[License-discuss] notes on a systematic approach to "popular" licenses

Luis Villa luis at lu.is
Thu Apr 6 15:21:38 UTC 2017

Yet another (inevitably flawed) data set:

On Tue, Jan 10, 2017, 11:07 AM Luis Villa <luis at lu.is> wrote:

> [Apparently I got unsubscribed at some point, so if you've sent an email
> here in recent months seeking my feedback, please resend.]
> Hey, all-
> I promised some board members a summary of my investigation in '12-'13
> into updating, supplementing, or replacing the "popular licenses" list.
> Here goes.
> *tl;dr*
> I think OSI should have an data-driven short license list with a
> replicable and transparent methodology, supplemented by a new-and-good(?)
> list that captures licenses that aren't yet popular but are high quality
> and have some substantial improvement that advances the goals of OSI.
> *Purposes of non-comprehensive lists*
> If you Google "open source licenses", OSI pages are the top two hits.
> Historically, those pages were not very helpful unless you already knew
> something about open source. Having a shorter "top" list can help make the
> OSI website more useful to newcomers by suggesting a starting place for
> their exploration and education about open source.
> In addition, third parties often look to OSI as a trusted (neutral?)
> source for "top" or "best" licenses that they can incorporate into
> products. (The full OSI-approved list is not practical for many
> applications.) For example, if OSI had an up-to-date short list, it might
> have been the basis for GitHub's license chooser.
> A list that is purely based on popularity would freeze open source in a
> particular time, likely making it hard for new licenses with important
> innovations to get adoption. However, a list based on more subjective
> criteria is hard to create and update.
> *Past attempts*
> The proliferation report attempted to address this problem by categorizing
> existing licenses. These categories were, intentionally or not, seen as the
> "popular or strong communities list" and "everything else". Without a
> process or clear set of criteria to update the "popular" list, however, it
> became frozen in time. It is now difficult to credibly recommend the list
> to newcomers or third parties (MPL 1.1 is deprecated; no mention of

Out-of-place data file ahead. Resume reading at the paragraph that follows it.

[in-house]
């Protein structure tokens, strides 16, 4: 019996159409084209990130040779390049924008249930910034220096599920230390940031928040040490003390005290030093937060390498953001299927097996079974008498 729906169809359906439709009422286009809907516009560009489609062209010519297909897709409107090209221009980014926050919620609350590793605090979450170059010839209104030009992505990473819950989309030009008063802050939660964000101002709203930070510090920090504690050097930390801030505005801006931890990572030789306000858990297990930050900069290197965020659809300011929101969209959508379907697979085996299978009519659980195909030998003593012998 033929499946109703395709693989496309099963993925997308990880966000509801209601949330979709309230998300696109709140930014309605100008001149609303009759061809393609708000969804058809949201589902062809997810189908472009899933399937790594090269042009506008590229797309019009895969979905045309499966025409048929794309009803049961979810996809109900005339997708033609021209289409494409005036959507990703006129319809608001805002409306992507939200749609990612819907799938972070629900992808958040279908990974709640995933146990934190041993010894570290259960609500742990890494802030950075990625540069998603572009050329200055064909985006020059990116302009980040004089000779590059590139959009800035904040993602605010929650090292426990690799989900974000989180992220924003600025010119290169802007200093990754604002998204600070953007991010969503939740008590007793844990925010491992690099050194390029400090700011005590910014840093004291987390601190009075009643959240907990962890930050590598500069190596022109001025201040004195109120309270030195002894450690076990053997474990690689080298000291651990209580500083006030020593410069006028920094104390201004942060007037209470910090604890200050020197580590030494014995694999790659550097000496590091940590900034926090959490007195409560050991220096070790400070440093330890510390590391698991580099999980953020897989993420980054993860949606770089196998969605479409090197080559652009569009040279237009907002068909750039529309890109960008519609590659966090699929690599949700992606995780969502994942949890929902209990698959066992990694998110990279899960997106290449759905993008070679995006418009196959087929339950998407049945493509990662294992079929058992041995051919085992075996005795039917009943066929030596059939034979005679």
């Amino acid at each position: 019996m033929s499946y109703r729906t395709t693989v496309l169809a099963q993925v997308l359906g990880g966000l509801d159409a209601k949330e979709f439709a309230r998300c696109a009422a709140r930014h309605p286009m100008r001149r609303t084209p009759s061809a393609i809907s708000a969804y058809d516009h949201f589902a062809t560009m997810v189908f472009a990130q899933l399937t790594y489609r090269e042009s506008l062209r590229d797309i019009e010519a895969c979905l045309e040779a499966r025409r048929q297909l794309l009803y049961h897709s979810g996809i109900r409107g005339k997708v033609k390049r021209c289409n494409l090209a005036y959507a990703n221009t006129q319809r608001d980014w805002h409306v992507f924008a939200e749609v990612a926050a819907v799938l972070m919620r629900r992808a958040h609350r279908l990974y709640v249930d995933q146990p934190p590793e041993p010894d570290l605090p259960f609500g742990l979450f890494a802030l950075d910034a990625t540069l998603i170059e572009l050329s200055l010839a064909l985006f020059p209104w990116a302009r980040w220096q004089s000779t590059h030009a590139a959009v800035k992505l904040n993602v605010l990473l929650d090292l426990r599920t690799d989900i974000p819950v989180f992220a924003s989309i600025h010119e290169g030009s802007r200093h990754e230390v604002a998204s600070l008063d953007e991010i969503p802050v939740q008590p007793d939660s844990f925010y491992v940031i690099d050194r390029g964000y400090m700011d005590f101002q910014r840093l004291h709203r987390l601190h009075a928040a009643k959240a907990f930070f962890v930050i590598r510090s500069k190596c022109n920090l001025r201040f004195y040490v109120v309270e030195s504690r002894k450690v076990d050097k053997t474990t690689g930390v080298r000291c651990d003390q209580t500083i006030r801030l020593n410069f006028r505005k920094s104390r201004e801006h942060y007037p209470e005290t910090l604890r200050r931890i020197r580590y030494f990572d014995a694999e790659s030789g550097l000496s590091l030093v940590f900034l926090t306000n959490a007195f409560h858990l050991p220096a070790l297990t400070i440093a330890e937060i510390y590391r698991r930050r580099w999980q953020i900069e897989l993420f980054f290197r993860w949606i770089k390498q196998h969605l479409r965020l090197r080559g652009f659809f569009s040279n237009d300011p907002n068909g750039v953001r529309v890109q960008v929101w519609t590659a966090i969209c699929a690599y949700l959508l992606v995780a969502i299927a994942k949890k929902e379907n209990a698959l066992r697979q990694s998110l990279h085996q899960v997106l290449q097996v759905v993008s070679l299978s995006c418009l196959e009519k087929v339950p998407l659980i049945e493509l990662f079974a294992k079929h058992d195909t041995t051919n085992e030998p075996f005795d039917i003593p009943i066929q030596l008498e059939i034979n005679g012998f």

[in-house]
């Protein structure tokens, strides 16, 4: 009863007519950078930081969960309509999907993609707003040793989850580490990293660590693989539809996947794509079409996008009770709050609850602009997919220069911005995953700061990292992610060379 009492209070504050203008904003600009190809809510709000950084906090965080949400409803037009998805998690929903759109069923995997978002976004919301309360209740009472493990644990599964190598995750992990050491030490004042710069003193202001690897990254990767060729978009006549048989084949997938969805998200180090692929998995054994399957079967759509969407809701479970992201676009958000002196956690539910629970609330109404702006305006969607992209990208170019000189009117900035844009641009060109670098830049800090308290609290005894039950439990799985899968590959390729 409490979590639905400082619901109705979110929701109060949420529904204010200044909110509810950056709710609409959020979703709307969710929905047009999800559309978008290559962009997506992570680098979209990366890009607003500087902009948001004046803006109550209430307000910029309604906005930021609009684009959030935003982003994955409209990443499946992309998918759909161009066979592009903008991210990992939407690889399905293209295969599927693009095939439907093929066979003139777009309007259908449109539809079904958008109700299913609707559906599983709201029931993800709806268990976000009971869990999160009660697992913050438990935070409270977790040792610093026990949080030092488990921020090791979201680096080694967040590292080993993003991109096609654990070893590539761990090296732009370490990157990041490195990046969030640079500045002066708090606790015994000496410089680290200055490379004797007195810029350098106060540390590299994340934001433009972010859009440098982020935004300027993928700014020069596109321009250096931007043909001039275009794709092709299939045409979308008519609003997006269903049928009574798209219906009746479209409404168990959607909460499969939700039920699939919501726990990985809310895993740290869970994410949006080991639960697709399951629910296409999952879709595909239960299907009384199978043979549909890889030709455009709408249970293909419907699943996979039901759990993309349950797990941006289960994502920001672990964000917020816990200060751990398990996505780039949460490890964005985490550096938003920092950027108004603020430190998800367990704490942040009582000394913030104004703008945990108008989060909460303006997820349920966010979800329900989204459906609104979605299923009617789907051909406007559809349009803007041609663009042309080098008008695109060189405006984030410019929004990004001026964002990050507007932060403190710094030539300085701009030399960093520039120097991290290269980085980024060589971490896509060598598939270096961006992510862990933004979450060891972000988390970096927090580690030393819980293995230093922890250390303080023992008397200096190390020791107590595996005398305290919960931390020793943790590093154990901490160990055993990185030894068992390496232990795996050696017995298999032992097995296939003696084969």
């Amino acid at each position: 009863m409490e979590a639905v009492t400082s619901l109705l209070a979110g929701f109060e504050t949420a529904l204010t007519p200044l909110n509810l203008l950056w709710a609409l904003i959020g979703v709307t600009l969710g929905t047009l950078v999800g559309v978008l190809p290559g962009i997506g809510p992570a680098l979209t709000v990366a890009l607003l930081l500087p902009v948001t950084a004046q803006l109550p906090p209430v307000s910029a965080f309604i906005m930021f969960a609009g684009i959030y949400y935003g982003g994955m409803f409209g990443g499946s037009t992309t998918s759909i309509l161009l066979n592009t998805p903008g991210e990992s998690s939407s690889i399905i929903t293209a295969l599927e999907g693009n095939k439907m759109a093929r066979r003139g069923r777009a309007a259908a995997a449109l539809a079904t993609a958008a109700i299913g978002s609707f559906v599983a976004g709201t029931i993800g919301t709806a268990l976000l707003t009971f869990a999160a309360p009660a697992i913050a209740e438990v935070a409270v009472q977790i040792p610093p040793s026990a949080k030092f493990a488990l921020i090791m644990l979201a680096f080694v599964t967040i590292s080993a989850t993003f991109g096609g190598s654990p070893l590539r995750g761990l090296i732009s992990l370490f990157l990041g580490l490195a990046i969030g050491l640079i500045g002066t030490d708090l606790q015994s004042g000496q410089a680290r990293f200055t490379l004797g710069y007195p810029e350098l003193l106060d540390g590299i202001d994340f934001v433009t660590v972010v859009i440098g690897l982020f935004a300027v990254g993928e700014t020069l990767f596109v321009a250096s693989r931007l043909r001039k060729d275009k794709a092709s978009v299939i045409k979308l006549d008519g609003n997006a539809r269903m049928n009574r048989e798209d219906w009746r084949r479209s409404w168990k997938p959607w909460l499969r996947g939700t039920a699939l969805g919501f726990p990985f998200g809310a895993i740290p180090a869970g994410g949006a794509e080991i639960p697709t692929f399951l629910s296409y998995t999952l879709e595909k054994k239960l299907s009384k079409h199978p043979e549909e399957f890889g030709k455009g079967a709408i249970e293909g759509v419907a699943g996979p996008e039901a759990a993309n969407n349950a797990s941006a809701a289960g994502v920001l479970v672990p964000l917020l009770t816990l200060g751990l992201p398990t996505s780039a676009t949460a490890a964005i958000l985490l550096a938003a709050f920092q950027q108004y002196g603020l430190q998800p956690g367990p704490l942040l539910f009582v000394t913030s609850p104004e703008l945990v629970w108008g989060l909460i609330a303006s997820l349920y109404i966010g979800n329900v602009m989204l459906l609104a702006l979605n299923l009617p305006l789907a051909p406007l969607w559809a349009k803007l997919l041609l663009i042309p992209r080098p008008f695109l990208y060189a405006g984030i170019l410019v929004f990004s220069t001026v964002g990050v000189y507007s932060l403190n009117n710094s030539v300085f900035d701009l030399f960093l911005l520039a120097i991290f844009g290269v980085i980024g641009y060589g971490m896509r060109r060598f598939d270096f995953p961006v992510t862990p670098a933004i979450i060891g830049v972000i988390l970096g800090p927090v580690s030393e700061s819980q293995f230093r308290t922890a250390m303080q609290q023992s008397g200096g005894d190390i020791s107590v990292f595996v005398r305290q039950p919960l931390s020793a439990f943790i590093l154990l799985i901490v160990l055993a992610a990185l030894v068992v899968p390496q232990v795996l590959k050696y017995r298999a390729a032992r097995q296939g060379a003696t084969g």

> Blackduck #4 GPL v3; etc.).
> There was also substantial work done towards a license "chooser" or
> "wizard". However, this runs into some of the same problems - either the
> chooser is opinionated (and so pisses off people, and potentially locks the
> licenses in time) or is borderline-useless for newcomers (because it still
> requires substantial additional research after using it).
> *Data-driven "popular" list*
> With all that in mind, I think that OSI needs a (mostly) data-driven
> "popular" shortlist, based on a scan of public code + application of
> (mostly?) objective rules to the outcome of that scan.
> To maintain OSI's reputation as being (reasonably) neutral and
> independent, OSI should probably avoid basing this on third-party license
> surveys (e.g., Black Duck
> <https://www.blackducksoftware.com/top-open-source-licenses>) unless
> their methodologies and data sources are well-documented. Ideally someone
> will write code so that the "survey" can be run by OSI and reproduced by
> others.
> Hard decisions on how to collect and "process" the data will include:
>    - *choice of data sources:* What data sources are drawn on? Key Linux
>    distros? GitHub? per-language repos like maven, cpan, npm, etc?
>    - *what are you counting?* Projects? (May favor small, throwaway
>    projects?) Lines of code? (May favor the largest, most complex projects?)
>    ... ?
>    - *which license tools? *Some scanners are more aggressive in trying
>    to identify *something*, while others prefer accuracy over
>    comprehensiveness. In 2013 there was no good answer to this, but my
>    understanding is that fossology now has three different scanners, so for
>    OSI's purposes it may be sufficient to take those three and average.
>    - Could throw in Black Duck or other non-transparent surveys as a
>       fourth, fifth, etc.?
>       - *new versions? *If a new version exists but isn't widely adopted
>    yet, how does the list reflect that? e.g., MPL 1.1 still shows up in Black
>    Duck's survey; should OSI replace 1.1 with 2.0 in the "processed" list?
>    What about GPL v2 v. v3? BSD/MIT v. UPL?
>    - *gaps/"mistakes":* What happens when the board thinks the data is